On the Grand Prairie, rice has required irrigation. Present day economics are favoring irrigation for soybeans as well. Water needs are currently being filled primarily from three sources: rainfall, a Tertiary aquifer and a Quaternary aquifer. Rainfall and rainfall storage meet some of the total water needs. The Tertiary aquifer lies at depths of 750 to 1400 feet beneath the surface of the Grand Prairie. Some water is obtained from the formation, but the outlook for significantly increasing withdrawals is bleak because of the cost involved in drilling new wells. Roughly seventy-five percent of the irrigation water needs are met by withdrawal from the Quaternary aquifer underlying the prairie. A relatively impervious clay layer lies between the ground surface and the aquifer. Therefore recharge to the study area occurs primarily from the extended aquifer lying outside the area boundaries and from some reaches of the White River and Bayou Meto. Withdrawal of groundwater has exceeded recharge. The result is that the groundwater levels have been dropping significantly. Increasing pumping distance and escalating energy costs are creating some economic difficulties for the farmers of the area. However, the major problem is the difficulty of obtaining sufficient water.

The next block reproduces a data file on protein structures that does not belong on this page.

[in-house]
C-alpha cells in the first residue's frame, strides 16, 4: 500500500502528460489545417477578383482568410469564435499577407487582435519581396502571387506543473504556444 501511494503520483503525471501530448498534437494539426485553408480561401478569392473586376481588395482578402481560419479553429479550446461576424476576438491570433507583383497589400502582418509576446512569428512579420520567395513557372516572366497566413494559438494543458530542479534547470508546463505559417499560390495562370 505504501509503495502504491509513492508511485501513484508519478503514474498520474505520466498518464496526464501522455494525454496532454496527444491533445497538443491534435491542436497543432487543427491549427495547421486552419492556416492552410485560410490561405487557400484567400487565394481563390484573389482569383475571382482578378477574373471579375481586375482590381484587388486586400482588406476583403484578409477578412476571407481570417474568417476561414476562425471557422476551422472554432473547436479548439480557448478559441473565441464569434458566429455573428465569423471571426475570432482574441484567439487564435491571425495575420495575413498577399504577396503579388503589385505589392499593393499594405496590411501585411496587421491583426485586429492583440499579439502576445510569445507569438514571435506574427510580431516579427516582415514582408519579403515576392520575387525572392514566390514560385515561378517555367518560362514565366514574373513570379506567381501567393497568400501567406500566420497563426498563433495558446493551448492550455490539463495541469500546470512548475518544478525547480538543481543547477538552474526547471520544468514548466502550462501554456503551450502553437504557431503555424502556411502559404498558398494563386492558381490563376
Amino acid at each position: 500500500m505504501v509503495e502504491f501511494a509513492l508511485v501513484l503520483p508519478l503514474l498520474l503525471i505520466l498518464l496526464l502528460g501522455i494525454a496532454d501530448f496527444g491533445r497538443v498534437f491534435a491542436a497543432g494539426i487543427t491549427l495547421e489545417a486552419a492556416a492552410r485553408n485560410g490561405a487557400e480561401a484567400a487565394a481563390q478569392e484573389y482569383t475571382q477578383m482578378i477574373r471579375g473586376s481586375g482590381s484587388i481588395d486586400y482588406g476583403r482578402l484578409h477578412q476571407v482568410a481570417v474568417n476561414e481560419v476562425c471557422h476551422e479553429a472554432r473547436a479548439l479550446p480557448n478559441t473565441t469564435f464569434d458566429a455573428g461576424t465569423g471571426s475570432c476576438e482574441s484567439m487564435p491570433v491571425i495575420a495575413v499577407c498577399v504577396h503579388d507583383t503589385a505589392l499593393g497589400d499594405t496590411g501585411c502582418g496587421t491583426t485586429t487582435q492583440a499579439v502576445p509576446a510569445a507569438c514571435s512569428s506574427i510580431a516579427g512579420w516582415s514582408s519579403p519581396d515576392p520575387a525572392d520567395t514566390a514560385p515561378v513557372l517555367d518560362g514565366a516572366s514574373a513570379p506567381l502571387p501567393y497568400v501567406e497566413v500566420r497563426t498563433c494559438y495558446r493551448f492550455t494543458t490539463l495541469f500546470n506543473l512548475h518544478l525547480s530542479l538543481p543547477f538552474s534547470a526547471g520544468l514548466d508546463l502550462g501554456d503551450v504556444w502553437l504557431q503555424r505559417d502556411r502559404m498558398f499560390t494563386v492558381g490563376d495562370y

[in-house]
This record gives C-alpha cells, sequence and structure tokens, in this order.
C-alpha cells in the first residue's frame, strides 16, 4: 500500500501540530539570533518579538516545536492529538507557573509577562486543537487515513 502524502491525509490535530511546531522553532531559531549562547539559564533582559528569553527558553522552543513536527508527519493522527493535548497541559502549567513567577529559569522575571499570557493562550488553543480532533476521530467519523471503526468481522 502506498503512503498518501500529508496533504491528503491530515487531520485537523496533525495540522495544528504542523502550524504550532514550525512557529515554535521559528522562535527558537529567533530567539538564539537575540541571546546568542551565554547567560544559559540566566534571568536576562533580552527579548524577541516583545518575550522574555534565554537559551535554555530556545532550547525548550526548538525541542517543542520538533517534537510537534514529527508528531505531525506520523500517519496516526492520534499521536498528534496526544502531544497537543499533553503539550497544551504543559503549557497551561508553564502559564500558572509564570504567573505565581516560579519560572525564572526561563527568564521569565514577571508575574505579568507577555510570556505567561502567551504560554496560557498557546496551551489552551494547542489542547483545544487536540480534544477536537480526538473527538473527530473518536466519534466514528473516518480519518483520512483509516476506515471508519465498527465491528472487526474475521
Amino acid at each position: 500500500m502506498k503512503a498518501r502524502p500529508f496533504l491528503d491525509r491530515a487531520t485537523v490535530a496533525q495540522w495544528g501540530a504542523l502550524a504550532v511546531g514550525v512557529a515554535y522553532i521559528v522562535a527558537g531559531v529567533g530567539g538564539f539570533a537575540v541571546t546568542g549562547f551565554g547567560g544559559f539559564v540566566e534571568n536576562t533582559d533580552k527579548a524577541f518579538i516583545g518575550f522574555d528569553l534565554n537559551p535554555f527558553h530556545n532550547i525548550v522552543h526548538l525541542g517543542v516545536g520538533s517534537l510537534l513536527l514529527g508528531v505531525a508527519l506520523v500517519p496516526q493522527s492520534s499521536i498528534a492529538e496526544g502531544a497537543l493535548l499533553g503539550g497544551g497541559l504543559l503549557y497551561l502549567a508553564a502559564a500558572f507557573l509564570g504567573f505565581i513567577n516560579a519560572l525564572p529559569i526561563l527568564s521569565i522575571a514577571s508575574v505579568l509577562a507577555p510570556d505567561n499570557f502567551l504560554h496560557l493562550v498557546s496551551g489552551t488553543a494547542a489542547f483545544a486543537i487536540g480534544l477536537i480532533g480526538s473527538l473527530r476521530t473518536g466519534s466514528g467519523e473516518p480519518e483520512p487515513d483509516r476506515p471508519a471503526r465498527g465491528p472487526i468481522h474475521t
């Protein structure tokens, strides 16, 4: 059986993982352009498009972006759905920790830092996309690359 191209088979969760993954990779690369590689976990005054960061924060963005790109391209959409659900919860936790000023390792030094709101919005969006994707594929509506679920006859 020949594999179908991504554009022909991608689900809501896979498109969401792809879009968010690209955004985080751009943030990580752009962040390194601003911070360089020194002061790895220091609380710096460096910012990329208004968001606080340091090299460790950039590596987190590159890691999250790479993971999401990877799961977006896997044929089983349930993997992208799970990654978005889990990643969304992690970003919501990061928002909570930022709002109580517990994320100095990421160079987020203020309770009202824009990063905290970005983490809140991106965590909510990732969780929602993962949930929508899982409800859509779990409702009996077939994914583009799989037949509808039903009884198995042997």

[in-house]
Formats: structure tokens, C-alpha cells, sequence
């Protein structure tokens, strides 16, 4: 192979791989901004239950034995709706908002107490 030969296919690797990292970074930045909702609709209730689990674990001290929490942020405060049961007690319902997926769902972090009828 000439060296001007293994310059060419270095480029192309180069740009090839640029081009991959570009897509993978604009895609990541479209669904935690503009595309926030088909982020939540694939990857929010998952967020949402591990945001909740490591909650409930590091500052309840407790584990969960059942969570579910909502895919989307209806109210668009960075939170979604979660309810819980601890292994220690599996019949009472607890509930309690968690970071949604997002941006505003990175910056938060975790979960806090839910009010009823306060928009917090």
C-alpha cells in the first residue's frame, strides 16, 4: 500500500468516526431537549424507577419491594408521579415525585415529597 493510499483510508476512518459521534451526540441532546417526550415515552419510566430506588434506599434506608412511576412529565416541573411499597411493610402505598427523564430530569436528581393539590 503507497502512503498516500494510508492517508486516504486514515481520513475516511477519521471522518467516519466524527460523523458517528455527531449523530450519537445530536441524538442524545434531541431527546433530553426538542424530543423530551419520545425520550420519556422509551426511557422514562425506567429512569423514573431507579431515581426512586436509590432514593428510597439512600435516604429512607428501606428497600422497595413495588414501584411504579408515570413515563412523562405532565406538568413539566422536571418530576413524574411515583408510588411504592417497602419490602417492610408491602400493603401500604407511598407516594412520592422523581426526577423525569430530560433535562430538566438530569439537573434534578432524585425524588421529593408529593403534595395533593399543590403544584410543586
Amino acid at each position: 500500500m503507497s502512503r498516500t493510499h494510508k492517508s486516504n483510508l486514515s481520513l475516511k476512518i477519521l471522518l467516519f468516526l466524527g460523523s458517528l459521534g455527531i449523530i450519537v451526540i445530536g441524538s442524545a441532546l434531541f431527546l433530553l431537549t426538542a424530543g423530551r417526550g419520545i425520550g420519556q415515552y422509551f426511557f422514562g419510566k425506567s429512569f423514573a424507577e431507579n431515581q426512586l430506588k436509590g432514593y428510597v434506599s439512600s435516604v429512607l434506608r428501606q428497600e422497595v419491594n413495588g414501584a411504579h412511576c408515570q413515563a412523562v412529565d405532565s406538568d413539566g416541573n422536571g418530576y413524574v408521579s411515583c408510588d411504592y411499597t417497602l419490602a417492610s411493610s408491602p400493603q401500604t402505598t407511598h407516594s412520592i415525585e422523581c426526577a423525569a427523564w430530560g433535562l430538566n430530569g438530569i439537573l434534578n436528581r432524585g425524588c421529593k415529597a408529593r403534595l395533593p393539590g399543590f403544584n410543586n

Peralta, Richard C.; Arce, Roberto; and Skergan, Timothy M., "Grand Prairie Water Supply Project - Phase 1" (1983). Civil and Environmental Engineering Faculty Publications. Paper 1171.